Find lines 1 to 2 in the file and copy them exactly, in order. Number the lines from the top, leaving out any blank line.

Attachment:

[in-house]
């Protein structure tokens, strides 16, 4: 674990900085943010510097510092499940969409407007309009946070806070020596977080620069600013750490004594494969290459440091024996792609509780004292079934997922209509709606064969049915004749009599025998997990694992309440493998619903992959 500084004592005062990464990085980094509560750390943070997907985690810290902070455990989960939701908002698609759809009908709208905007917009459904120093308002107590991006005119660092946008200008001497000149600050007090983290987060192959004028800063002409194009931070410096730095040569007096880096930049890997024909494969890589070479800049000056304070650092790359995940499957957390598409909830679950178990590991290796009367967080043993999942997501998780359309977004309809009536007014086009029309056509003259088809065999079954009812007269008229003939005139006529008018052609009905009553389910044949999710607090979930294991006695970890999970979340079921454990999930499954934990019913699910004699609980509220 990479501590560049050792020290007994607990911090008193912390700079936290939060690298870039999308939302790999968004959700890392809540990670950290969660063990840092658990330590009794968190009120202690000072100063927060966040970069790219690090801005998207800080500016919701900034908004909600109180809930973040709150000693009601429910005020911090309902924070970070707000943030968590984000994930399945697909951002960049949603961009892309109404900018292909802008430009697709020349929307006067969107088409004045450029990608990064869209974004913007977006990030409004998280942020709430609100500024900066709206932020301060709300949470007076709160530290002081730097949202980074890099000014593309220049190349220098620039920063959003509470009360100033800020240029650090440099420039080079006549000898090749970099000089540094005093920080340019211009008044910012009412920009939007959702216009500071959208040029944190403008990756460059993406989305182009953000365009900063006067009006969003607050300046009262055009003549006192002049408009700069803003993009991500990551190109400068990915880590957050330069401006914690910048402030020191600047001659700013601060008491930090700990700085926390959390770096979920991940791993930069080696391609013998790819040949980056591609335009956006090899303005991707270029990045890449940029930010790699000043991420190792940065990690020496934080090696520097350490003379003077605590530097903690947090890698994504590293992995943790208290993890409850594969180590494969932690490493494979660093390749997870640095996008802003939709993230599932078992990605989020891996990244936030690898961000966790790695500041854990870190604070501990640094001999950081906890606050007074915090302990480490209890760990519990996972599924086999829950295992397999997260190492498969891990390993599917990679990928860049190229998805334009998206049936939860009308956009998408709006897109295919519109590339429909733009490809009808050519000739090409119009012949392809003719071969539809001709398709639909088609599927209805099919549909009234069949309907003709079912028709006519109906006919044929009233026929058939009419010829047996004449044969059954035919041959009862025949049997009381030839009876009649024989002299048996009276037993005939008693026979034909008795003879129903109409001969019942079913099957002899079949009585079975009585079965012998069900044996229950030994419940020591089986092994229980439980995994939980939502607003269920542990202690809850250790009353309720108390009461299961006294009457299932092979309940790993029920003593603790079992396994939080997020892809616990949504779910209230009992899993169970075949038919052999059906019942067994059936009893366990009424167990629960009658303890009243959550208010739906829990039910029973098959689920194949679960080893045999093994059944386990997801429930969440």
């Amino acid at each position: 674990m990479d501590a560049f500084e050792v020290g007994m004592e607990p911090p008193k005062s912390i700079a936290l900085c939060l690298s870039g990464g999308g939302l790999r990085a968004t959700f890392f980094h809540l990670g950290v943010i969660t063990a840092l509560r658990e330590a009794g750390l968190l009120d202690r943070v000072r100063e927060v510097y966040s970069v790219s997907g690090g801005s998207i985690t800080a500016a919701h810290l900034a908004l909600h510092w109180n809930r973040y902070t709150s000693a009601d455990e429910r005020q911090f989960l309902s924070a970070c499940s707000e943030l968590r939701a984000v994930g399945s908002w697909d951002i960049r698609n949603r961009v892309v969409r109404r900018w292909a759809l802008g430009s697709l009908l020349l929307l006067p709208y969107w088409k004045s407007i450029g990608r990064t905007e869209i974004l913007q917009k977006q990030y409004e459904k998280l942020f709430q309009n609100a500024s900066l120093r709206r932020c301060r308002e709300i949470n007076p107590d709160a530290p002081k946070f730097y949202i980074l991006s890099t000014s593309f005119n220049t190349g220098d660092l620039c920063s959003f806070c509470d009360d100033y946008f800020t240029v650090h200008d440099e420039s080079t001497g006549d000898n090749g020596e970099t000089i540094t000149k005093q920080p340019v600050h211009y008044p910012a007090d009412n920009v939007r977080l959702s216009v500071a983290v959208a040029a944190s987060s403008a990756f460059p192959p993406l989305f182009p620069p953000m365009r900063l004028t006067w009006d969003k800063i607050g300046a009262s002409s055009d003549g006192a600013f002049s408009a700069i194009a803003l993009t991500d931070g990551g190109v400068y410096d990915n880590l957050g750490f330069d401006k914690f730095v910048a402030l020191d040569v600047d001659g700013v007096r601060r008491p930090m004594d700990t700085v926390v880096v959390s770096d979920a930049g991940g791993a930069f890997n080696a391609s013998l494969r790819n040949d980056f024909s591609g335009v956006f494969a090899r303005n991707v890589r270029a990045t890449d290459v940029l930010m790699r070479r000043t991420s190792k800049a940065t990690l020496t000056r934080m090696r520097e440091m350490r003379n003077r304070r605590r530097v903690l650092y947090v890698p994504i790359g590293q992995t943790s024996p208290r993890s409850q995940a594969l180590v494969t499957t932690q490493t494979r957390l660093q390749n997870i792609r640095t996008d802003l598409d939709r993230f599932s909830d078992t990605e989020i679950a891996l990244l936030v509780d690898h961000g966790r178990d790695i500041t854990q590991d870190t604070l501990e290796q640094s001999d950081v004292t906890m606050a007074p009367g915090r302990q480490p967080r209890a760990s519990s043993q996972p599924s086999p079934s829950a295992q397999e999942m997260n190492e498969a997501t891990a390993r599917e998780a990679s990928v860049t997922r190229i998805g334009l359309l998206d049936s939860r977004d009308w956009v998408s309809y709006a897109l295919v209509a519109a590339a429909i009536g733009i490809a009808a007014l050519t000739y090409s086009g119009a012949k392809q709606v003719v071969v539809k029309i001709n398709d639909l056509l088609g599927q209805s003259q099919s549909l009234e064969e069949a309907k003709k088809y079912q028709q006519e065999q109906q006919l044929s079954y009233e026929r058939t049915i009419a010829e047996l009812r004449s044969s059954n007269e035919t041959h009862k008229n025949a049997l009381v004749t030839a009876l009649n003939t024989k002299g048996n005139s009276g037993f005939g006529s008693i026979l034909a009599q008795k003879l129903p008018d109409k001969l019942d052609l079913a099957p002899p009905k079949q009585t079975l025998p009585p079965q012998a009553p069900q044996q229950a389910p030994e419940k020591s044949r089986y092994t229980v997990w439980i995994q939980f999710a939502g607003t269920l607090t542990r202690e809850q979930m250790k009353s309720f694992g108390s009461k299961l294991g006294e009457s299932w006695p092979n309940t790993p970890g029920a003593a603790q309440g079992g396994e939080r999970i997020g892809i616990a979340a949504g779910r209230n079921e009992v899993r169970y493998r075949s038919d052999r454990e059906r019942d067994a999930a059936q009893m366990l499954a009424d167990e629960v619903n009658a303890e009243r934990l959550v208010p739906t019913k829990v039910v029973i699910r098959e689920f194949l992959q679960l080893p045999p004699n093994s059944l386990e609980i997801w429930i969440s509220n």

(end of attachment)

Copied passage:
[in-house]
């Protein structure tokens, strides 16, 4: 674990900085943010510097510092499940969409407007309009946070806070020596977080620069600013750490004594494969290459440091024996792609509780004292079934997922209509709606064969049915004749009599025998997990694992309440493998619903992959 500084004592005062990464990085980094509560750390943070997907985690810290902070455990989960939701908002698609759809009908709208905007917009459904120093308002107590991006005119660092946008200008001497000149600050007090983290987060192959004028800063002409194009931070410096730095040569007096880096930049890997024909494969890589070479800049000056304070650092790359995940499957957390598409909830679950178990590991290796009367967080043993999942997501998780359309977004309809009536007014086009029309056509003259088809065999079954009812007269008229003939005139006529008018052609009905009553389910044949999710607090979930294991006695970890999970979340079921454990999930499954934990019913699910004699609980509220 990479501590560049050792020290007994607990911090008193912390700079936290939060690298870039999308939302790999968004959700890392809540990670950290969660063990840092658990330590009794968190009120202690000072100063927060966040970069790219690090801005998207800080500016919701900034908004909600109180809930973040709150000693009601429910005020911090309902924070970070707000943030968590984000994930399945697909951002960049949603961009892309109404900018292909802008430009697709020349929307006067969107088409004045450029990608990064869209974004913007977006990030409004998280942020709430609100500024900066709206932020301060709300949470007076709160530290002081730097949202980074890099000014593309220049190349220098620039920063959003509470009360100033800020240029650090440099420039080079006549000898090749970099000089540094005093920080340019211009008044910012009412920009939007959702216009500071959208040029944190403008990756460059993406989305182009953000365009900063006067009006969003607050300046009262055009003549006192002049408009700069803003993009991500990551190109400068990915880590957050330069401006914690910048402030020191600047001659700013601060008491930090700990700085926390959390770096979920991940791993930069080696391609013998790819040949980056591609335009956006090899303005991707270029990045890449940029930010790699000043991420190792940065990690020496934080090696520097350490003379003077605590530097903690947090890698994504590293992995943790208290993890409850594969180590494969932690490493494979660093390749997870640095996008802003939709993230599932078992990605989020891996990244936030690898961000966790790695500041854990870190604070501990640094001999950081906890606050007074915090302990480490209890760990519990996972599924086999829950295992397999997260190492498969891990390993599917990679990928860049190229998805334009998206049936939860009308956009998408709006897109295919519109590339429909733009490809009808050519000739090409119009012949392809003719071969539809001709398709639909088609599927209805099919549909009234069949309907003709079912028709006519109906006919044929009233026929058939009419010829047996004449044969059954035919041959009862025949049997009381030839009876009649024989002299048996009276037993005939008693026979034909008795003879129903109409001969019942079913099957002899079949009585079975009585079965012998069900044996229950030994419940020591089986092994229980439980995994939980939502607003269920542990202690809850250790009353309720108390009461299961006294009457299932092979309940790993029920003593603790079992396994939080997020892809616990949504779910209230009992899993169970075949038919052999059906019942067994059936009893366990009424167990629960009658303890009243959550208010739906829990039910029973098959689920194949679960080893045999093994059944386990997801429930969440």